I welcome Lucas’ engagement with Labour party debates, as she rightly notes this affects the broader climate for progressives across parties. And it is legitimate for Lucas to advocate a PR referendum – but as a test of pluralism this is simply a gesture and a rather unconvincing one at that.

Even if Lucas and every Labour MP were to vote for such an approach, it would not have the votes to carry. In fact, that would largely turn out as a political stunt to embarass the LibDems since they could not vote for it without breaching the Coalition Agreement, despite their own support for PR. (Now, that might rather appeal to Labour tribalists who don’t support PR as a clever somewhat wrecking tactic, but it would actually be perhaps less sensible as a pluralist strategy).

As a strategy for the AV referendum, a preferendum with multiple options it would probably make a campaign more difficult and the victory of first-past-the-post more likely. It is a real gift to a status quo, vote No campaign in my view. (It might be that Lucas thinks that would help the long-term cause of PR but most electoral reformers probably don’t agree with that).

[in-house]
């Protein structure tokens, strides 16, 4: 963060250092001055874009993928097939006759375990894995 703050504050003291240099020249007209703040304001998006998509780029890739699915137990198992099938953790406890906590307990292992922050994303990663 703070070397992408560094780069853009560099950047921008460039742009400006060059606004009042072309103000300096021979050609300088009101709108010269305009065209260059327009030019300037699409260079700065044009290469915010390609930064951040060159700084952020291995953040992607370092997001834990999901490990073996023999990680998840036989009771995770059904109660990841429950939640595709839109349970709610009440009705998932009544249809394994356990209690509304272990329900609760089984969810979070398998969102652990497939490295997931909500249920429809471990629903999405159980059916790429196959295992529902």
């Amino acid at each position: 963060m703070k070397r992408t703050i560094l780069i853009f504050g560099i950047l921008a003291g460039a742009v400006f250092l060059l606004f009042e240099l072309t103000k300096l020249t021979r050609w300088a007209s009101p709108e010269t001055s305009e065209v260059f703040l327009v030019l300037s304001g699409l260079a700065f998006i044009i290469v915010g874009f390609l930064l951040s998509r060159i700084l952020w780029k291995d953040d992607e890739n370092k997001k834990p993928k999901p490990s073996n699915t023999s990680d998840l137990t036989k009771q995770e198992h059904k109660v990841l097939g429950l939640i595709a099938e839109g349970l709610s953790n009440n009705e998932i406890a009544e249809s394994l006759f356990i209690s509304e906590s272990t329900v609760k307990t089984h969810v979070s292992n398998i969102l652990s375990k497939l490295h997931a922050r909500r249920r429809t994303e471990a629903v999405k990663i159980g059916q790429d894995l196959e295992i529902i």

So the pluralist challenge for Caroline Lucas is whether she is going to strongly back the Yes campaign, which is seen as positive by most-longstanding pro-PR voices across various campaigns or parties, or continue to argue after the next few weeks over the Bill that there is nothing much at stake, so that through to next May her primary point is that it doesn’t really matter if its not PR.

A Labour leader who said they thought AV was better than FPTP but also preferred AV+ to FPTP and was willing to support campaigns to get either or both would be taking a more pluralist position.

@2: Well, clearly there’d have to be a pre-referendum referendum on which voting system to use for the referendum.

Someone – I forget who – commented on one of the earlier LC threads that you could do a referendum between FPTP, AV, AMS and AV+ by using two two-option questions, one to set the constituency voting system and one to determine if there were regional top-up seats. That’s probably the one way to introduce a PR option to the referendum that doesn’t guarantee that FPTP wins on incumbent bonus.

I agree with other posters above that her approach is unlikely to work. Once the LD’s “settled” for what the Tories were prepared to offer in the referendum, rather than a truly proportional system, ther eis little point splitting the vote: that only plays into the hands of those in favour of the status quo.

8. Sunder Katwala

@3 – who prefers AV over both a PR system and FPTP?

About a quarter of the electorate, it appears, when youGov asked this a year ago

34% backed proportional representation, 25% backed first past the post, and 25% backed the alternative vote
http://www.guardian.co.uk/politics/2009/jul/19/poll-electoral-reform-gordon-brown

@Andrew and Watchman: